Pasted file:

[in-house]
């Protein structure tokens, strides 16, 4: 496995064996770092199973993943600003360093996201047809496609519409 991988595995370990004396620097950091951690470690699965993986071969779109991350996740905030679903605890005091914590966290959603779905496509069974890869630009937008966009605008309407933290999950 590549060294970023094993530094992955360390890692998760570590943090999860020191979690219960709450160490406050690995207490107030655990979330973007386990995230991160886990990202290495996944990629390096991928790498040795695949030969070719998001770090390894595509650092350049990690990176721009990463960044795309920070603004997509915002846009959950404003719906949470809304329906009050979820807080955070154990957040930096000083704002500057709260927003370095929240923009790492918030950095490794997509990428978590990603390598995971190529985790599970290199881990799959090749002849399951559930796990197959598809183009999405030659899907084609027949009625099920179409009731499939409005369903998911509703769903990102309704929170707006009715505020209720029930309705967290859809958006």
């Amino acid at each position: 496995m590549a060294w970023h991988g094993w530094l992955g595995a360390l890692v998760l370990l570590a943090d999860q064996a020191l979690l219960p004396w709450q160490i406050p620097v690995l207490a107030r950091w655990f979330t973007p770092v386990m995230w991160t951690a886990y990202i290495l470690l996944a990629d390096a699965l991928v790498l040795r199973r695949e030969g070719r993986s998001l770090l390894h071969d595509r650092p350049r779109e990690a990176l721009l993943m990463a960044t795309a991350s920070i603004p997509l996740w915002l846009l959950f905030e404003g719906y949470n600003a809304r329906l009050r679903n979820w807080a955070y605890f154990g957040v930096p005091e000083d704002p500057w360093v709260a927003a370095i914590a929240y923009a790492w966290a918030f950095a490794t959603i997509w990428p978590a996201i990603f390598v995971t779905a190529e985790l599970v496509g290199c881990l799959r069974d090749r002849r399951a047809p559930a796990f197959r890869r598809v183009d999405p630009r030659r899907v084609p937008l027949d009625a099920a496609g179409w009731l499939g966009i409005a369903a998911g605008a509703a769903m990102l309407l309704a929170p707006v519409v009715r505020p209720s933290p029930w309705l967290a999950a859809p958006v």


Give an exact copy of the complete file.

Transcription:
[in-house]
């Protein structure tokens, strides 16, 4: 496995064996770092199973993943600003360093996201047809496609519409 991988595995370990004396620097950091951690470690699965993986071969779109991350996740905030679903605890005091914590966290959603779905496509069974890869630009937008966009605008309407933290999950 590549060294970023094993530094992955360390890692998760570590943090999860020191979690219960709450160490406050690995207490107030655990979330973007386990995230991160886990990202290495996944990629390096991928790498040795695949030969070719998001770090390894595509650092350049990690990176721009990463960044795309920070603004997509915002846009959950404003719906949470809304329906009050979820807080955070154990957040930096000083704002500057709260927003370095929240923009790492918030950095490794997509990428978590990603390598995971190529985790599970290199881990799959090749002849399951559930796990197959598809183009999405030659899907084609027949009625099920179409009731499939409005369903998911509703769903990102309704929170707006009715505020209720029930309705967290859809958006």
């Amino acid at each position: 496995m590549a060294w970023h991988g094993w530094l992955g595995a360390l890692v998760l370990l570590a943090d999860q064996a020191l979690l219960p004396w709450q160490i406050p620097v690995l207490a107030r950091w655990f979330t973007p770092v386990m995230w991160t951690a886990y990202i290495l470690l996944a990629d390096a699965l991928v790498l040795r199973r695949e030969g070719r993986s998001l770090l390894h071969d595509r650092p350049r779109e990690a990176l721009l993943m990463a960044t795309a991350s920070i603004p997509l996740w915002l846009l959950f905030e404003g719906y949470n600003a809304r329906l009050r679903n979820w807080a955070y605890f154990g957040v930096p005091e000083d704002p500057w360093v709260a927003a370095i914590a929240y923009a790492w966290a918030f950095a490794t959603i997509w990428p978590a996201i990603f390598v995971t779905a190529e985790l599970v496509g290199c881990l799959r069974d090749r002849r399951a047809p559930a796990f197959r890869r598809v183009d999405p630009r030659r899907v084609p937008l027949d009625a099920a496609g179409w009731l499939g966009i409005a369903a998911g605008a509703a769903m990102l309407l309704a929170p707006v519409v009715r505020p209720s933290p029930w309705l967290a999950a859809p958006v």